The Global Health Innovation Act Passes the House of Representatives


SEATTLE — On January 18, 2018, the Global Health Innovation Act passed in the House of Representatives. The Global Health Innovation Act, titled H.R. 1660, explicitly directs the administrator of the United States Agency for International Development (USAID) “to submit to Congress a report on the development and use of global health innovations in programs, projects, and activities of the Agency”.

The bill was introduced to the House of Representatives in March 2017 by Representatives Albio Sires (D-NJ) and Mario Diaz-Balart (R-FL), who have a history of advocating for legislation addressing global poverty.

In a press release published on January 19, 2018, Sires expressed confidence that the legislation will further address the very real problems of infectious disease, malnutrition and complications of pregnancy that cause the deaths of millions around the globe. Sires commented exclusively to The Borgen Project that “U.S. investments in global health research are central components of U.S. foreign policy to increase national security, strengthen U.S. relations around the world and reduce infectious diseases.”

The Global Health Innovation Act will provide the necessary oversight to gain a clearer picture of how USAID is currently expanding global health research and development. Research and development projects through USAID have a history of greatly reducing HIV and AIDS and preventing maternal and early childhood deaths in countries within the developing world. The bill itself ensures that the current USAID administrator reports directly to Congress to ensure that taxpayer dollars are being utilized in the most efficient and effective possible ways.

More specifically, the Global Health Innovation Act will require USAID to outline the following:

  • Updates on current global health innovations such as drugs, diagnostics, devices, vaccines, mobile health technologies and their impact on behavior and the delivery of services.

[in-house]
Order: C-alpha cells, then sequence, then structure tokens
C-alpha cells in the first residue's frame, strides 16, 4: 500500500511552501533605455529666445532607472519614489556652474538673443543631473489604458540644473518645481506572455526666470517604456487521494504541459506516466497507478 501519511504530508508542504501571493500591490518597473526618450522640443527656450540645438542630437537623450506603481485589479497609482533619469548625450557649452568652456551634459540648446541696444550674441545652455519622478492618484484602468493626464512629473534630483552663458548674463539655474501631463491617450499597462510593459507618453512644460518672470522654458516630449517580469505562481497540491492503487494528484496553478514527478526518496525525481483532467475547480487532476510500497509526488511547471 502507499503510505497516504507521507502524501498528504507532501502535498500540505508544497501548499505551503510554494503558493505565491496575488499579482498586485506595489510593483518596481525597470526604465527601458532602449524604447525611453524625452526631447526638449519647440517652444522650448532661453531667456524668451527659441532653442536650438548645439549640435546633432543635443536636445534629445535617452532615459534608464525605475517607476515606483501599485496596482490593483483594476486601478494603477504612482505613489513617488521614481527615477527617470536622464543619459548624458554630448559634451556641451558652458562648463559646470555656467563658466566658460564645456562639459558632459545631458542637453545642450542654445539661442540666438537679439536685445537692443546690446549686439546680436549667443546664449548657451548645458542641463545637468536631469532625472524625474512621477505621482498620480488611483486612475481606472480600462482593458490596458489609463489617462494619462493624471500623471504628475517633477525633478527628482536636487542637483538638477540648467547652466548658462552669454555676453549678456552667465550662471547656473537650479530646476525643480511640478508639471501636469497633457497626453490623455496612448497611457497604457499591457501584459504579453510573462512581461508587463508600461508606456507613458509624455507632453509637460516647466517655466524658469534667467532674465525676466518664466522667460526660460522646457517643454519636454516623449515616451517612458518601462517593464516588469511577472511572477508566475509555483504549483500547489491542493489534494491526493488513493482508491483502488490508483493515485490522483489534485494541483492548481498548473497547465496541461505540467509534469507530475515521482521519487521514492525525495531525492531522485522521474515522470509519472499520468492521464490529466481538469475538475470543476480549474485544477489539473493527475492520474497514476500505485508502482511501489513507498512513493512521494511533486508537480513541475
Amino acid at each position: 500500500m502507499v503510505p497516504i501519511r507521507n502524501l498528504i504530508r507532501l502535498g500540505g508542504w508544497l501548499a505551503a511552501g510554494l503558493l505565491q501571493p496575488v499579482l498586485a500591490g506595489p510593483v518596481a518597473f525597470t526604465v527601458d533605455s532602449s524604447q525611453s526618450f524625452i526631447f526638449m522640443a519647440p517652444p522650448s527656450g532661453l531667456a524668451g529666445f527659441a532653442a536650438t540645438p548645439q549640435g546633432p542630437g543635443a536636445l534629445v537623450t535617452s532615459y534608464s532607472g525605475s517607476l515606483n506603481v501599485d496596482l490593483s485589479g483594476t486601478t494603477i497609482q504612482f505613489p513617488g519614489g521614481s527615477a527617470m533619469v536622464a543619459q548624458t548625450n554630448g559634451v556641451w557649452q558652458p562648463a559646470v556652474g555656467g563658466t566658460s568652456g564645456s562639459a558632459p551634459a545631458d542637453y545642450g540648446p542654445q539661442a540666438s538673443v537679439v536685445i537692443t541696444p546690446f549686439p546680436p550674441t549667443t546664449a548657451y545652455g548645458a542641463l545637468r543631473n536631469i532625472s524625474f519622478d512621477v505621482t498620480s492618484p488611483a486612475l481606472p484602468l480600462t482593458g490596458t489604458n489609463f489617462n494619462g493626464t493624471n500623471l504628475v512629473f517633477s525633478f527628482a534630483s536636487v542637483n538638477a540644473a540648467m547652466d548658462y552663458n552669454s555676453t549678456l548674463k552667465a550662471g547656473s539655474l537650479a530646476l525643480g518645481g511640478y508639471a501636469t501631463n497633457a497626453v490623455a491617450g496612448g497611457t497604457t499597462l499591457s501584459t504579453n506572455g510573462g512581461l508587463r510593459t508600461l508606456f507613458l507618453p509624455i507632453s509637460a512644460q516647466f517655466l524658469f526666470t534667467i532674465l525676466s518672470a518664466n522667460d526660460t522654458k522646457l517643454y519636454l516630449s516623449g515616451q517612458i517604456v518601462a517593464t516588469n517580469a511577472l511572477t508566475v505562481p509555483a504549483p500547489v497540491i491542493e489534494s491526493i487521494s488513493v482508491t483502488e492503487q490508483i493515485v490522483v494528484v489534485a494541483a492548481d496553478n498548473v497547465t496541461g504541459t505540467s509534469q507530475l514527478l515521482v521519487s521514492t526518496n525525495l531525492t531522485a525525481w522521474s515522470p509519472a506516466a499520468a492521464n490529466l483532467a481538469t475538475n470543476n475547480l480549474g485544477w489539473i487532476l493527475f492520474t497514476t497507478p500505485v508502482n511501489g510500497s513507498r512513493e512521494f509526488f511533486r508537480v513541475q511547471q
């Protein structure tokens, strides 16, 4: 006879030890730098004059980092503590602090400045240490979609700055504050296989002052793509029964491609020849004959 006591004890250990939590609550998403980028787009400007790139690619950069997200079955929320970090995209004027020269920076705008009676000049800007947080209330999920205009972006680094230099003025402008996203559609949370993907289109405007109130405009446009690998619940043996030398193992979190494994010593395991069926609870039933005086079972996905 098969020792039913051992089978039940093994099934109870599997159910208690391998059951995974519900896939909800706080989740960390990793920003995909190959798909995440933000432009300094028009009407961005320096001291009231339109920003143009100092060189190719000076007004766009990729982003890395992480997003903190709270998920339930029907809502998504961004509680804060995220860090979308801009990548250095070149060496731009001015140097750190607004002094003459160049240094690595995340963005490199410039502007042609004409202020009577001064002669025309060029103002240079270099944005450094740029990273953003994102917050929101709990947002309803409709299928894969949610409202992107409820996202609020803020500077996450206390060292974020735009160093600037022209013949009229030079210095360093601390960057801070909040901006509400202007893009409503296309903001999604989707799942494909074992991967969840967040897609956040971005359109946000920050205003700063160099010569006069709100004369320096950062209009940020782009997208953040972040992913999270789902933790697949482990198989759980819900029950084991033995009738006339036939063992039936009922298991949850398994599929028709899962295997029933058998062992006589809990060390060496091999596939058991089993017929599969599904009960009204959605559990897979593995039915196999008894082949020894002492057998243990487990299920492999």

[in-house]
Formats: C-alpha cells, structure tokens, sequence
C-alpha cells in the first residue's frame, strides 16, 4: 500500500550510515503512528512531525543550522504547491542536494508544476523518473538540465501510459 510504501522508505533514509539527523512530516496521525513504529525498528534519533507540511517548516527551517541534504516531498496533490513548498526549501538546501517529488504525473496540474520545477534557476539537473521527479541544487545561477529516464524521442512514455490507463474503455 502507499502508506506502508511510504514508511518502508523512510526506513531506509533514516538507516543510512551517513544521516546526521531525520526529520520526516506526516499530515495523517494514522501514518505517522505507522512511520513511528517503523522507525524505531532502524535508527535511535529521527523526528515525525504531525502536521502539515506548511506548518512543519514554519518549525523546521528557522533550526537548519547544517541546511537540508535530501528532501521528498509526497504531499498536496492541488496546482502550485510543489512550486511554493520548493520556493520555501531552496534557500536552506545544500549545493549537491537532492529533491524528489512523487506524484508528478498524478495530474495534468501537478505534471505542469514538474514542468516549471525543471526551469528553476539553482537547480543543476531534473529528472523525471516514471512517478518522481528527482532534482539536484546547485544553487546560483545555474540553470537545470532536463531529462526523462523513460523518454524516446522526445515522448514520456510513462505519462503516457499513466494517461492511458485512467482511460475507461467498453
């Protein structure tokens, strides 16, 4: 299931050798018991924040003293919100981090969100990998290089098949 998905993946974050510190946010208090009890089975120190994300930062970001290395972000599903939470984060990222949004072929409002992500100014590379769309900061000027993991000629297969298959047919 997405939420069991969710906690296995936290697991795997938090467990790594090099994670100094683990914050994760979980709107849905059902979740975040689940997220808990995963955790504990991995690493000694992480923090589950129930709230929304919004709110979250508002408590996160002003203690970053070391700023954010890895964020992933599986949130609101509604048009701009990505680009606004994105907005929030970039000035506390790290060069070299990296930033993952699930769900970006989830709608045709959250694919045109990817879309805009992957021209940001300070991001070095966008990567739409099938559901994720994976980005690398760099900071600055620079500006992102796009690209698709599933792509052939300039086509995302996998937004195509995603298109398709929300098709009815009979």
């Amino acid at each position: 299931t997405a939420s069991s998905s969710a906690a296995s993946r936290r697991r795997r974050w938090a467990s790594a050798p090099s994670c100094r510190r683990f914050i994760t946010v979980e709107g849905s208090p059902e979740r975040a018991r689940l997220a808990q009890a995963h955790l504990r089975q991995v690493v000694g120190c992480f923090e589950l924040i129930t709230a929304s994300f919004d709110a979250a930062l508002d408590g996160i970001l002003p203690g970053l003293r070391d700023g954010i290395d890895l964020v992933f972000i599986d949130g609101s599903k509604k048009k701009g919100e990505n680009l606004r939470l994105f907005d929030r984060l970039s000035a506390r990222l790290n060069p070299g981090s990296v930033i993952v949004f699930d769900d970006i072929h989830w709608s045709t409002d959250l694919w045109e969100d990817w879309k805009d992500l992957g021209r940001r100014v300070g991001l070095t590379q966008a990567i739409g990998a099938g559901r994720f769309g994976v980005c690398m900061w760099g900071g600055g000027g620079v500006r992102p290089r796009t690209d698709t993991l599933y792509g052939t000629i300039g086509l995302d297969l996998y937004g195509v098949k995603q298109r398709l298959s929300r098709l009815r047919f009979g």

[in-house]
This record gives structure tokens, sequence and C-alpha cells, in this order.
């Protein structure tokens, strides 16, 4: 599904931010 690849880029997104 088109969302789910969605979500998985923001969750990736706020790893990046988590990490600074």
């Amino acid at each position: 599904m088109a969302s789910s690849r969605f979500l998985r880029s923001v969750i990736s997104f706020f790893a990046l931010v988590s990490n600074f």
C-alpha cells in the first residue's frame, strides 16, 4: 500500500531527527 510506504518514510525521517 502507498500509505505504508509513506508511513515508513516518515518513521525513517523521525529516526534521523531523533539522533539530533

• Steps and impacts that these innovations have taken against the global occurrence of HIV/AIDS, maternal and early childhood death and the spread of infectious diseases.
  • Benchmarks, goals, evaluations and impact assessments for future health product development.
  • Lists of reasons behind decision making to ensure that USAID is investing in the proper and most cost-effective health technology developments.
  • How USAID collaborates with other federal agencies such as the Center for Disease Control and Prevention.
  • How USAID coordinates with its own agencies such as the Bureau for Global Health and the Global Health Development Lab.

The Congressional Budget Office explains that the USAID reporting would take place over the period of 2018-2022 and would cost taxpayers less than $500,000. The Congressional Budget Office also explained that enacting the Global Health Innovation Act would not increase net direct spending on budget deficits for any of the four years in which it will be implemented.

At this point, the Global Health Innovation Act needs to pass in the Senate and be signed by the president before it becomes law. H.R. 1660 passed the House with overwhelming bipartisan agreement at 423-3. The bill has been read to the Senate twice and is currently being referred to the Senate Committee on Foreign Relations.

When asked about his thoughts on the bill’s passage, Rep. Sires told The Borgen Project, “I am pleased that the Global Health Innovation Act passed the House with such overwhelming and bipartisan support. I hope my colleagues in the Senate will move quickly to consider this timely and common sense legislation.” He also added, “Organizations like The Borgen Project are key to making sure people around the world know how they can fight global poverty and help those most in need.”

Overall, USAID and organizations that work alongside USAID fund programs that contribute to reducing the spread of disease, maternal and early childhood death, and malnutrition. The passage of the Global Health Innovation Act will ensure that USAID continues to make intentionally beneficial decisions in its work to reduce global poverty.

– Daniel Levy

Photo: Flickr


About Author

Daniel Levy

Daniel writes for The Borgen Project from Los Angeles, CA. His academic interests include environmental studies and political sociology. Daniel spends a significant amount of his free time wilderness backpacking throughout the United States. One summer he completed a 248-mile thru-hike of the John Muir Trail.

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